Home / Companies / Ratan Tata reveals his post-retirement plans

New Delhi: Ratan Tata, the chairman of Tata Sons Ltd, said his group hasn’t been “innovative enough" to reach as many customers as he hoped it would.

“Internally, I have not been able to create an open, flat and transparent organization. I think we haven’t been able to succeed in embracing the customers as we could, although we have moved in that direction from being a manufacturing company in a seller’s market," Tata said in an interview with Charlie Rose that was aired on 6 July. Tata, 74, who will step down as head of the company in December, spoke on topics ranging from cars to philanthropy.

New goals: Ratan Tata, chairman of Tata Sons. Vivek Prakash/Reuters

While employees at the group want to give a grand farewell to the man who has taken the conglomerate from around $10 billion in revenue when he took over in 1991 to around $100 billion now, Tata, who will continue to serve as chairman of the trust that is the Tata Sons promoter, is in no mood to take a break after 28 December, his last day in the corner room, and his 75th birthday. Interestingly, Tata shares his birthday with Dhirubhai Ambani, the late founder of the Reliance group.

In his interview to Rose, Tata said he plans to focus on rural development, water conservation and child nutrition after he steps down as chairman of Tata Sons. “My most visible goal is to do something in nutrition to children in India, and pregnant mothers," Tata said. “Because that would change the mental and physical health of our population in years to come."

In the 2005 National Family Health Survey, when India last weighed, measured and counted its children for signs of hunger, it found 46%—31 million— weighed too little for their ages. In 1999, that number was 47%.

Lack of water and power are stumbling blocks in India’s path to progress, the reason Tata plans to focus on conserving the life-sustaining liquid.

Water demand in India’s large cities is expected to rise by almost 80 billion cu. m, or 40% more than current urban global levels, McKinsey Global Institute said in a report on 28 June. Peak power supply shortfall was 8.6% in the three months to 30 June, according to the Central Electricity Authority. “I’ve often felt that the Indian tiger has not been unleashed," Tata said.

The man who joined the family business by accident—he initially wanted be an architect and live in the US—said the group had not forgotten its values and ethical systems in the pursuit of growth. “We have retained those values and while not succumbing to the subjective pressures that exist to get things done."

Tata Motors Ltd, maker of the world’s cheapest car, the Nano, is turning to China to buy auto parts unavailable in India as it seeks to offer vehicles with automatic transmission at home, Tata said.

Tata, who led the truck maker’s move to manufacture cars in 1999 and purchased Jaguar Land Rover in 2008, is seeking to offer a wider choice to entice customers as competition from Toyota Motor Corp. and Ford Motor Co. intensifies at home. Profit at the company’s Indian unit fell to its lowest in three years in the 12 months ended 31 March.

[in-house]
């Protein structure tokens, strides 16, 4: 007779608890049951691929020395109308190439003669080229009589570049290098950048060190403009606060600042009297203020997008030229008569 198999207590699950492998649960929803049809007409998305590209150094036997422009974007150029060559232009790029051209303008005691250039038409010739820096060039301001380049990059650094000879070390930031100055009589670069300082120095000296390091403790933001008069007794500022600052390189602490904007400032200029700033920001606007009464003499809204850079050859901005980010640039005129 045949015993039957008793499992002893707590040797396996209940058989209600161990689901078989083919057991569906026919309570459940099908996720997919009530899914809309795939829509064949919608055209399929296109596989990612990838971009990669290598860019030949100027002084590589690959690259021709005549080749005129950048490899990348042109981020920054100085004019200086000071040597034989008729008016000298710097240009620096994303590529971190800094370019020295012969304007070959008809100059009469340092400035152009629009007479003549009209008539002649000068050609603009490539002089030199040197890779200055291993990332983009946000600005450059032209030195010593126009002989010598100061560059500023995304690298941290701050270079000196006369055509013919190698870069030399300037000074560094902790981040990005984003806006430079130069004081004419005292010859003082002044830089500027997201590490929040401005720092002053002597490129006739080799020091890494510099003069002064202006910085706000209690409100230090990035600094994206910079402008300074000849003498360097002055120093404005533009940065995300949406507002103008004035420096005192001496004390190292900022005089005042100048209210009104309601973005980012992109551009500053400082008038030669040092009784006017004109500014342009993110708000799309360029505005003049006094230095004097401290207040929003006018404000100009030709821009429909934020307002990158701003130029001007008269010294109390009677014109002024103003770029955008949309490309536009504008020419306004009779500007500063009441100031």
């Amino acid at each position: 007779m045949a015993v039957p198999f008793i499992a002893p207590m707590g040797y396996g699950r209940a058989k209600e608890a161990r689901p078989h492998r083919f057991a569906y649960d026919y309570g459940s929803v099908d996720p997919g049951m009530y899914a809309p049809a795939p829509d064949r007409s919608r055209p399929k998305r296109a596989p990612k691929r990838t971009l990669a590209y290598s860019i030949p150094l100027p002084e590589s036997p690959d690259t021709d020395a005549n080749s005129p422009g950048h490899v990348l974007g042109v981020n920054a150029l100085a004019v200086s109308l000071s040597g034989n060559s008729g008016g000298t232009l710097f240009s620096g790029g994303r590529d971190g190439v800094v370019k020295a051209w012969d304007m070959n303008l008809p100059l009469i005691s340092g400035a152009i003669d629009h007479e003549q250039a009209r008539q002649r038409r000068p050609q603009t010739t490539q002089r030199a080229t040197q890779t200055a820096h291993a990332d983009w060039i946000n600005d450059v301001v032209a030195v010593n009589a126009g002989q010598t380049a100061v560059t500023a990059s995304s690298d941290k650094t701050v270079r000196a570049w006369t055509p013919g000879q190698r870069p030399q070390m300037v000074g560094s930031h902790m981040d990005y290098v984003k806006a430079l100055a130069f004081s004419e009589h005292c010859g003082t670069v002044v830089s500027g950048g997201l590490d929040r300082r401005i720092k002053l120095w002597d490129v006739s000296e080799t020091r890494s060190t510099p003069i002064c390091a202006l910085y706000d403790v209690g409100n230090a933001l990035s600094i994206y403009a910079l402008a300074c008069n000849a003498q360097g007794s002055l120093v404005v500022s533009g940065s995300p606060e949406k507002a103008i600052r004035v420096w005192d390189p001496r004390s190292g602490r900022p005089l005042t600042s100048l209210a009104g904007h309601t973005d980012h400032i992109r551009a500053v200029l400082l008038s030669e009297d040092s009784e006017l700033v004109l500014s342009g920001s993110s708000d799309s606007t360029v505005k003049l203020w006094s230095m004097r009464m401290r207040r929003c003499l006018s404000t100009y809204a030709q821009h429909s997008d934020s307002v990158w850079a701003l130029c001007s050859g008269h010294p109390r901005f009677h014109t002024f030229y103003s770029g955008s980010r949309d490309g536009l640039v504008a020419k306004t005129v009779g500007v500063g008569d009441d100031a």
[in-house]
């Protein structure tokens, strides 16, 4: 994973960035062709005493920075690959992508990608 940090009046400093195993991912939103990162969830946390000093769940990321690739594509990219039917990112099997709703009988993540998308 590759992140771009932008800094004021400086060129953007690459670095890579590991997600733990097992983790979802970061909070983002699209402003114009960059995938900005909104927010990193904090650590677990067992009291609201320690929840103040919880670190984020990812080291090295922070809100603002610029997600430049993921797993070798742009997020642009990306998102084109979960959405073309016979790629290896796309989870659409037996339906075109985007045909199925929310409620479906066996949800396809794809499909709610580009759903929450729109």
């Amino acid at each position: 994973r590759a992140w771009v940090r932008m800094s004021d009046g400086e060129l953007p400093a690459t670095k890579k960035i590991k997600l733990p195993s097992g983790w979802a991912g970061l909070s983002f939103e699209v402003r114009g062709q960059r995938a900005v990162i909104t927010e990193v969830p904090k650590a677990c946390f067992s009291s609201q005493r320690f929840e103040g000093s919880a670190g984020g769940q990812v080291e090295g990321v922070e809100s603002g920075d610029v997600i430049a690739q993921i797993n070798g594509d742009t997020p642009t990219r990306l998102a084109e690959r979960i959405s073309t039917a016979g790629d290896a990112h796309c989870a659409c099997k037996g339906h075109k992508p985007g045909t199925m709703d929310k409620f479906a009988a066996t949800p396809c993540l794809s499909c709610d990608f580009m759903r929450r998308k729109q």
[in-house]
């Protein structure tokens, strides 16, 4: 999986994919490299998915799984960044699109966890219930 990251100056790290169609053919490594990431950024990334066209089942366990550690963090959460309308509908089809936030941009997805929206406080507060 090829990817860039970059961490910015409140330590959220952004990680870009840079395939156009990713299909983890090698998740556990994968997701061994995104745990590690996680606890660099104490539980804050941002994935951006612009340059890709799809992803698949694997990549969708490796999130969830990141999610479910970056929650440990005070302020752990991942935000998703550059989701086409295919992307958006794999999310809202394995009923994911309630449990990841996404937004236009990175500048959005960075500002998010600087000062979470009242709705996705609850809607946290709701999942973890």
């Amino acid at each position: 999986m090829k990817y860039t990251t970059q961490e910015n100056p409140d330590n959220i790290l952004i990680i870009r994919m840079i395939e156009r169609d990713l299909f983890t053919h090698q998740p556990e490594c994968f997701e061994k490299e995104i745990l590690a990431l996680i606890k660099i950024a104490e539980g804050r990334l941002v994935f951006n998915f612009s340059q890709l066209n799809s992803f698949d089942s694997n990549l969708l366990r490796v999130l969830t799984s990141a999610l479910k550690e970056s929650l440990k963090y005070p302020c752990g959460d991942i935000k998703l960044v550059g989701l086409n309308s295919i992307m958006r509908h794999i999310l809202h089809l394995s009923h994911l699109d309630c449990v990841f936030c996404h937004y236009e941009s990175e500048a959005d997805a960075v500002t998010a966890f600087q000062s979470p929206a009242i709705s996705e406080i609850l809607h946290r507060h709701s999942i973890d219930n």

Sourcing from China would be the only way forward for Tata given that an Indian supplier may not be willing to build something like an automatic transmission unless the volumes were high enough, said Deepesh Rathore, the New Delhi-based managing director of IHS Automotive in India.

Tata Motors’ domestic business doesn’t produce any automatic transmission vehicle, according to its website, while Maruti Suzuki India Ltd, India’s biggest car maker by volume, offers five automatic variants of the 15 models it sells. Hyundai Motor Co., India’s second largest car maker, offers the technology on most of its eight models.

Tata said the company may benefit from the “unbelievable" prices at Chinese component makers. The company will buy sub-assemblies including automatic transmissions from neighbouring China, he said.

Tata Motors shares have risen 35% this year, buoyed by record sales at its Jaguar and Land Rover units, making it the third best performer in the 26-member MSCI Emerging Markets Automobiles and Components Index. It was little changed at 240.20 on Monday in Mumbai.

Ratan Tata’s move to purchase Jaguar for $2.5 billion helped Tata Motors, the biggest company in India’s largest business group, expand overseas and tap sales in China. China is the largest auto maker and auto market in the world and it’s going to get even more dominant than it is today, Tata, who will be succeeded by Cyrus Mistry, said in the interview. China has produced cars that in fact exceed what India did in the same period of time, he said. Sales of Jaguar and Land Rover in emerging markets including China helped the firm more than double consolidated profit to a record 6,230 crore in the year to March.

At Tata Motors, Mistry will need to decide whether the company wants to continue making passenger cars at home or exit the business, said IHS’s Rathore. Market share at the company that sells vehicles including the Indica, Sumo and Indigo fell to 13% in 2011 from 16% in 2007. Profit at the local operations of the company fell 31% to 1,240 crore in the year ended March.

Siddharth Philip is with Bloomberg.


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